Sanya, China is a long, long way from Du Noon, Cape Town.
But in just a few weeks, Rivaldo Arendse will cover that distance as part of the South African team to compete at the Youth Sailing World Championships.
There can't be too many other international sailors that call the township home. Arendse started sailing only four years ago, and now just 14 he's shown so much promise that his coaches and mentors see an Olympic future for the Inkwenkwezi Secondary School student.
Arendse will team up with SA's recently crowned 29er world champion Benji Daniel for the championships from 9-16 December where they'll be sailing in the 420 class.
'I'm excited about going but also a bit nervous about competing at an international level,' admitted the talented teenager. 'I also feel very proud of myself about being selected to represent my country.
'I'm hoping to do well, make the team proud and also learn from the experience.'
This won't be the first time Arendse has travelled to China. Last year he was part of an international exchange programme where he got to compete in Qingdao.
One man who has been particularly influential in the young sailor's progress so far is sailing coach Andre Wollheim. 'I first met Rivaldo in 2013 when I arranged for the Department of Culture and Sport to sponsor children from Du Noon to come learn to sail.
'Of the six sailors I could immediately see that he had talent and loved sailing and decided to take him under my wing. Over the next three years I bought Rivaldo firstly an Optimist, then a Mirror and finally a Laser and took him around the country to compete in all the sailing events.
'He continued to improve and in 2016 he travelled to Qingdao as part of the South African team to sail in the Invitational Regatta where he was a hit with the locals. On his return Rivaldo was noticed by RaceAhead.
'It was exceptionally rewarding for me to see him selected for Youth Worlds.'
Speaking about what makes the youngster so special, Wollheim added: 'Rivaldo is multi-talented sailing on dinghies and keel boats and his school marks are also exceptional. On a personal side he has an amazing personality, always willing to help and polite and respectful, which is a huge credit to his mother.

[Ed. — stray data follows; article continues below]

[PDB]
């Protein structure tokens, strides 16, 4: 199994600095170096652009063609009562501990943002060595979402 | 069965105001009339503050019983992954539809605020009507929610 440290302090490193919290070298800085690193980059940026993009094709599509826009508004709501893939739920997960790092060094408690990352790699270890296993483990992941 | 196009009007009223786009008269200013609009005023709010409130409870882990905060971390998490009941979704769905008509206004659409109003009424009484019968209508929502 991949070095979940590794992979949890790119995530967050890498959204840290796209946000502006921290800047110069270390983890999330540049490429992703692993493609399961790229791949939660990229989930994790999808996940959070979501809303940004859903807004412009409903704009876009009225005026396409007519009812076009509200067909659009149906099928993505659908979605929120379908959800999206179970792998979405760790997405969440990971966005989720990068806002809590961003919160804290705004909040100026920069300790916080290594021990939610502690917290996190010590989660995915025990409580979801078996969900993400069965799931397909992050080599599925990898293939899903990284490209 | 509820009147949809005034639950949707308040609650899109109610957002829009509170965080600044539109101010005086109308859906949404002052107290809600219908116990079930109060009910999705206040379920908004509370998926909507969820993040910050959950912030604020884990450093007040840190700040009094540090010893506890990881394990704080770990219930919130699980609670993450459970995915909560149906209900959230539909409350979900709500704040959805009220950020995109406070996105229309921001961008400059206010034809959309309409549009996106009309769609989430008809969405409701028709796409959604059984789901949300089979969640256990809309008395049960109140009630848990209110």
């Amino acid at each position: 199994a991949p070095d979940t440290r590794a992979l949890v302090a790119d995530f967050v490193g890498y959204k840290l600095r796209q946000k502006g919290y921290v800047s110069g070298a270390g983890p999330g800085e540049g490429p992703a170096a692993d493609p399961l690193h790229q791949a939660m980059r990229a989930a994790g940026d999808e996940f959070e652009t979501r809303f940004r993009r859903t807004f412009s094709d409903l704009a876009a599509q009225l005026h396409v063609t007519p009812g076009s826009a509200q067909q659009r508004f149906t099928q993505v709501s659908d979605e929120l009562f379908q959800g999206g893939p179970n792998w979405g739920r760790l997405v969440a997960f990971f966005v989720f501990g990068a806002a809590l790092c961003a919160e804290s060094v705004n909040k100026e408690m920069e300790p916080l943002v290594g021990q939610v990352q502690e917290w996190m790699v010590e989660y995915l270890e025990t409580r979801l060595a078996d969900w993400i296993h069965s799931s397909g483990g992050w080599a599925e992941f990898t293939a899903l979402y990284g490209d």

'He certainly has the potential and the motivation to get to the Olympics.
'The next two years' results at Youth Worlds will determine how far he goes as these campaigns require huge funding and funding usually only comes with good results,' he added.
Coaching the team at the Youth World Championships will be two-time Olympian Roger Hudson, who has worked with Arendse in the RaceAhead programme.
'The two most exciting young male talents that RaceAhead has been working with over the last 18 months are Benji Daniel and Rivaldo Arendse. They come from different cities and completely different backgrounds but they'll compete together for South Africa in the 420 class - the feeder boat and miniature version of the Olympic 470 class. Both of them have huge potential in sailing.
'I first saw Rivaldo sailing at a training session at Zeekoeivlei Yacht Club in September last year. He was just 13 at the time and because he is a big lad he was sailing against sailors who were three or four years older than him. What I noticed right away was that he was bright, positive, quick to learn and resilient.'
Now working with him four times a week in a training programme funded by South African Sailing for the Youth World Championships, Hudson added: 'He also absolutely loves sailing, which is vital. He has fantastic potential and we are really enjoying helping him to discover it.
'We will take great care of him in China and for him this time it is not about the result - it is about learning, building skill and setting himself up for great possibilities in the future.'